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    $\begingroup$ @HAHelfgott: Yes, it still occurs! Consider the scalar matrix $\mathrm{diag}(1,1,1)$, in characteristic 3 it has trace 0, hence it is contained in the Lie algebra $\mathfrak{g}=\mathfrak{sl}(3,K)$, and it is clearly central. Therefore, $\mathfrak{g}$ is not simple. $\endgroup$ – Mikhail Borovoi Feb 19 '16 at 8:54
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Your final request, even if augmented to require the locally closed subvariety $V$ to be smooth, is false over every field $k$ of characteristic 2 and 3, with counterexamples of any rank $n \ge 1$ over any $k$ of characteristic 2, with $V \subset G$ of very large dimension (unbounded as $n$ grows). So avoiding finite fields of bounded size is insufficient in characteristics 2 and 3. A source of counterexamples is certain "well-known" exceptional (non-central) isogenies through which Frobenius non-trivially factors, and these isogenies only exist in such characteristics.

I will describe counterexamples with $G = {\rm{Spin}}_{2n+1}$ for any $n \ge 1$, and a variant of the same ideas (but carried out by more conceptual methods based on the structure theory of semisimple groups rather than based on manipulations in linear algebra) gives counterexamples for ${\rm{Sp}}_{2n}$ ($n \ge 1$) and ${\rm{F}}_4$ over any field of characteristic 2 and for G$_2$ over any field of characteristic 3; see section 7.1 of the book "Pseudo-reductive groups" for a unified development of the relevant general principles (but again, the phenomenon at hand has been widely known for many decades).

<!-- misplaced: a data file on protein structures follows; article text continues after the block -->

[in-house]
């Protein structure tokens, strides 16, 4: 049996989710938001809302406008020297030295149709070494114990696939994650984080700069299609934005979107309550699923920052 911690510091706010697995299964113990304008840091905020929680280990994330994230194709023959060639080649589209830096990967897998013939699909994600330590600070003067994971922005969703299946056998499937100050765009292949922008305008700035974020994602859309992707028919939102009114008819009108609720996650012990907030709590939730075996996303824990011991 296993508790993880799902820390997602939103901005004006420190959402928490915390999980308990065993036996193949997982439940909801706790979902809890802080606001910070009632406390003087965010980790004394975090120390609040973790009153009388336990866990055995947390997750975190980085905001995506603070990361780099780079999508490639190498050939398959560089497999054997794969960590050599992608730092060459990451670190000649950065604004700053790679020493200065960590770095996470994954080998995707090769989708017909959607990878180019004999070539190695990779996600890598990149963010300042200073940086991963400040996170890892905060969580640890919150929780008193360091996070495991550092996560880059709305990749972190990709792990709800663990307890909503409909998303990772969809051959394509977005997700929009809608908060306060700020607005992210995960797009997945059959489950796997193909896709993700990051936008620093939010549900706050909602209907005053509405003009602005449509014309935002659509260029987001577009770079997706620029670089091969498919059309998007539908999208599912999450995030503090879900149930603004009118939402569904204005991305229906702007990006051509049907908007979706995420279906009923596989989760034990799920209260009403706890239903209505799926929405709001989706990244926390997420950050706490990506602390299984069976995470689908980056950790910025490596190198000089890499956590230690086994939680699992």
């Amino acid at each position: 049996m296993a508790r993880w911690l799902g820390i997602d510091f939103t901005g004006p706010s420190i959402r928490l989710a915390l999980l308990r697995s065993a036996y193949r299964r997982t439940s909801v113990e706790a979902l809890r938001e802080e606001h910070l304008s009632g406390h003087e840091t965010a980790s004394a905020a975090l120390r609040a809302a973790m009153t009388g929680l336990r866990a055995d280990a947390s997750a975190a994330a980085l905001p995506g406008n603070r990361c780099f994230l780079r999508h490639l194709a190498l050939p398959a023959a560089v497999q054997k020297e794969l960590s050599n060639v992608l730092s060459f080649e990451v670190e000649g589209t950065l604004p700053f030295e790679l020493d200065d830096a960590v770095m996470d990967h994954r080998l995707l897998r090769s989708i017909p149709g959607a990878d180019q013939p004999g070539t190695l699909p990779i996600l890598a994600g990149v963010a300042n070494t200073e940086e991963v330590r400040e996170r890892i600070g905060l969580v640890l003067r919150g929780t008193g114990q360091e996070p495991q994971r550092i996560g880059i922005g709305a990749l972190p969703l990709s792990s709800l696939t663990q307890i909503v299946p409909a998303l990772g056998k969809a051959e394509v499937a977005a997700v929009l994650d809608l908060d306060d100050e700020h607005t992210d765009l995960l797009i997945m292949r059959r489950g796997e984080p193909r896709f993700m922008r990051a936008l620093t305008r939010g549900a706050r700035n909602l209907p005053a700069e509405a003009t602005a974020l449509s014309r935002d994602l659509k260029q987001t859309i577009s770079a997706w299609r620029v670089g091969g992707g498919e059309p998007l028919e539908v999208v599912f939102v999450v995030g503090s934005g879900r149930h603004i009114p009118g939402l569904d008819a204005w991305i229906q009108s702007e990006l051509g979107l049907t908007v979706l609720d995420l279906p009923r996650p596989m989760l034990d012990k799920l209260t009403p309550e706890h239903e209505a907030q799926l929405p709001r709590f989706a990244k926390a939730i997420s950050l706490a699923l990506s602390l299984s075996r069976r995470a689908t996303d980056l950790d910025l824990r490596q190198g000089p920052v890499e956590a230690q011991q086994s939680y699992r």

Let $V = k^{2n+1}$ and $$q = x_0^2 + x_1 x_2 + \dots + x_{2n-1} x_{2n}.$$ The associated symmetric bilinear form $B_q(v,v') = q(v+v') - q(v)-q(v')$ has defect space $V^{\perp} = \{v \in V\,|\,B_q(v,\cdot) = 0\}$ that is a line since ${\rm{char}}(k)=2$ (this line is $k e_0$). On $V/V^{\perp}$, the induced bilinear form $\overline{B}_q$ is symplectic since ${\rm{char}}(k)=2$. Thus, we get a natural composite homomorphism $$f: G = {\rm{Spin}}_{2n+1} \rightarrow {\rm{SO}}_{2n+1} \rightarrow {\rm{Sp}}(\overline{B}_q) = {\rm{Sp}}_{2n}.$$